5. Apparatus for interconnection with a multi-lumen catheter having at least first and second lumens and pressure measuring means comprising:
(a) a first valve having first, second and third ports with said first port adapted for connection with said first lumen;
(b) a second valve having first, second and third ports with said first port adapted for connection with said second lumen;
(c) a third valve having first, second and third ports with the first port thereof connected to the third port of said first valve and the third port thereof adapted for connection to said pressure measuring means;
(d) a fourth valve having at least first and second ports with the first port thereof connected to said third port of said second valve; and
(e) bypass means connected between the second port of said first valve and said second port of said second valve.
6. The method of independently monitoring fluid pressures within at least two lumens of a multi-lumen catheter with a single pressure monitoring means comprising the steps of:
(a) connecting the first port of a first valve having first, second and third ports in fluid communication with said first lumen;
(b) connecting the first port of a second valve having first, second and third ports in fluid communication with said second lumen;
(c) connecting the second port of said first valve with the second port of said second valve;
(d) connecting the third port of said first valve to said pressure monitoring means;
(e) selectively alternately connecting said first lumen in fluid communication with said pressure monitoring means by switching said first valve to connect said first port thereof with said third port thereof and isolating said second port thereof; and
(f) selectively alternately connecting said second lumen in fluid communication with said pressure monitoring means by switching said first valve to connect said second port thereof with said third port thereof while isolating said first port thereof and switching said second valve to connect said first port thereof with said second port thereof while isolating said third port thereof.
US06529382 1983-09-06 1983-09-06 Pressure monitoring interconnect system Expired - Fee Related US4508103A (en)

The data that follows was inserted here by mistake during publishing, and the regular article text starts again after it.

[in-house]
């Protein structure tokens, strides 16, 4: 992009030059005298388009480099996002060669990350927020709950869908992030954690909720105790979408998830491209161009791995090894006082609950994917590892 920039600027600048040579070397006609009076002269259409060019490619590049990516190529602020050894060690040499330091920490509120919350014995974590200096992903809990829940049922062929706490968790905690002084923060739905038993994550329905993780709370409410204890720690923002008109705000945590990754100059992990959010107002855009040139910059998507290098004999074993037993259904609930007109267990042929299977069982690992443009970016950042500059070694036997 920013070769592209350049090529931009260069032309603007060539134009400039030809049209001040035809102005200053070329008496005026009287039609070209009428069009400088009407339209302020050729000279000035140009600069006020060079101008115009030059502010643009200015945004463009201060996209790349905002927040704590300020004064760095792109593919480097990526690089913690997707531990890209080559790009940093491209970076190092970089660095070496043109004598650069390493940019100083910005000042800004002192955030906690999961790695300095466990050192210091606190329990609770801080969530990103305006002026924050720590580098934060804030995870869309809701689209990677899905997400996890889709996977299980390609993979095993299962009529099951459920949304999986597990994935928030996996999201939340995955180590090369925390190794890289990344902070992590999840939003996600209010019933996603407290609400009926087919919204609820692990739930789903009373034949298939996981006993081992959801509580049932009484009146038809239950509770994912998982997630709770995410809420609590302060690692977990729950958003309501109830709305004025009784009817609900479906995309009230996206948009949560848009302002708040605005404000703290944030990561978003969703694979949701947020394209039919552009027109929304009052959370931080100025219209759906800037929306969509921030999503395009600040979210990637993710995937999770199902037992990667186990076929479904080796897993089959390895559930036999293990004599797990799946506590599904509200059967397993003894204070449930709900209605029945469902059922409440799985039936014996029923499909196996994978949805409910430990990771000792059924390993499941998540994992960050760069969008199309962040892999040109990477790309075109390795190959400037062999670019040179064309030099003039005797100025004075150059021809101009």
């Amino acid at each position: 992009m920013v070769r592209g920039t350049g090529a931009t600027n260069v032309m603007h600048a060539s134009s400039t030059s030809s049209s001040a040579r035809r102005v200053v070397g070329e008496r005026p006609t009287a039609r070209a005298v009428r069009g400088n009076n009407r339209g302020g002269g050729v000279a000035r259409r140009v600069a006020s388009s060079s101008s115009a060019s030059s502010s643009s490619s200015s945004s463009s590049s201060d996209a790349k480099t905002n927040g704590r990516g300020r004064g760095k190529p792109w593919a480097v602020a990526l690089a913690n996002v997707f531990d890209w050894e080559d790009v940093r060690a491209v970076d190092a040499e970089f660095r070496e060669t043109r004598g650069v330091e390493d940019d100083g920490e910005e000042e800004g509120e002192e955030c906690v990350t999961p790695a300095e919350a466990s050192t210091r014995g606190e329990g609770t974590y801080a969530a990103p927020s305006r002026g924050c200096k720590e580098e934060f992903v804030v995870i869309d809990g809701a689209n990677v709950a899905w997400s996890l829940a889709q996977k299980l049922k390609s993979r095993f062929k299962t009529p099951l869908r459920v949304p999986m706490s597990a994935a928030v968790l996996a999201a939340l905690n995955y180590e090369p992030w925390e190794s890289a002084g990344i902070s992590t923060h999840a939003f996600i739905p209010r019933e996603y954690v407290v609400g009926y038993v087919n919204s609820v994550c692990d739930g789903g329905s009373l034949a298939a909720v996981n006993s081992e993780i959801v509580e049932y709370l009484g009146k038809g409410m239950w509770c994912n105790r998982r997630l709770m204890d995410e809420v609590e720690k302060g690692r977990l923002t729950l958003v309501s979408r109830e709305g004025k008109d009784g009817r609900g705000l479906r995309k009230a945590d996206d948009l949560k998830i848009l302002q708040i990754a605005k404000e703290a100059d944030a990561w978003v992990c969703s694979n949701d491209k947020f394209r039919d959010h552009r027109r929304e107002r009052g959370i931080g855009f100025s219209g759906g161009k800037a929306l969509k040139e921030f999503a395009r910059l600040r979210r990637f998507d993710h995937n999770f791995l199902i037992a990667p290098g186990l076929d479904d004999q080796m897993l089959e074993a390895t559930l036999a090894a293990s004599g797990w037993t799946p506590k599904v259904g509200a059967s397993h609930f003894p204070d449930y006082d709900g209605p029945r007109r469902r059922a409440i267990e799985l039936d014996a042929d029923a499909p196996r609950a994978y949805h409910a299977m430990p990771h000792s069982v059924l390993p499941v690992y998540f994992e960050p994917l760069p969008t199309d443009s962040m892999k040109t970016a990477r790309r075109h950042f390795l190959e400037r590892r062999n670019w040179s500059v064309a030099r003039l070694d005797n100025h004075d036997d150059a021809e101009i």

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Cited By (33)

* Cited by examiner, † Cited by third party
Publication number Priority date Publication date Assignee Title
US4601706A (en) * 1984-12-03 1986-07-22 Rene Aillon Central venous pressure catheter for preventing air embolism and method of making
US4621646A (en) * 1983-12-15 1986-11-11 The United States Of America As Represented By The Secretary Of The Army Blood flow measuring method
US4696304A (en) * 1984-09-10 1987-09-29 Thomas J. Fogarty Thermodilution flow-directed catheter assembly and method
US4721115A (en) * 1986-02-27 1988-01-26 Cardiac Pacemakers, Inc. Diagnostic catheter for monitoring cardiac output
US4738265A (en) * 1987-03-30 1988-04-19 Baxter Travenol Laboratories, Inc. Dual stop cock
WO1988008274A1 (en) * 1987-04-27 1988-11-03 Eckhard Alt Catheter and system for connection to a catheter
US4785823A (en) * 1987-07-21 1988-11-22 Robert F. Shaw Methods and apparatus for performing in vivo blood thermodilution procedures
US4790821A (en) * 1987-08-24 1988-12-13 Vance Products Incorporated Pressure gauge and system
US4798588A (en) * 1984-12-03 1989-01-17 Rene Aillon Central venous pressure catheter and method for using
US4799494A (en) * 1986-10-22 1989-01-24 Wang Ko P Percutaneous aspiration lung biopsy needle assembly
US4819653A (en) * 1986-04-11 1989-04-11 Lloyd A. Marks Multi-function fluid communication control system
US4873989A (en) * 1984-03-08 1989-10-17 Optical Technologies, Inc. Fluid flow sensing apparatus for in vivo and industrial applications employing novel optical fiber pressure sensors
US4994048A (en) * 1988-09-19 1991-02-19 Becton, Dickinson And Company Apparatus and method for connecting a passageway and openings with a connector
US5035246A (en) * 1987-06-30 1991-07-30 Heuvelmans Joannes H A Method for carrying out hemodynamic measurements on a patient and flow-directed balloon catheter used for this
US5178153A (en) * 1984-03-08 1993-01-12 Einzig Robert E Fluid flow sensing apparatus for in vivo and industrial applications employing novel differential optical fiber pressure sensors
US5438985A (en) * 1993-01-25 1995-08-08 Synectics Medical, Incorporated Ambulatory recording of the presence and activity of substances in gastro-intestinal compartments
US5477854A (en) * 1993-09-16 1995-12-26 Synectics Medical, Inc. System and method to monitor gastrointestinal Helicobacter pylori infection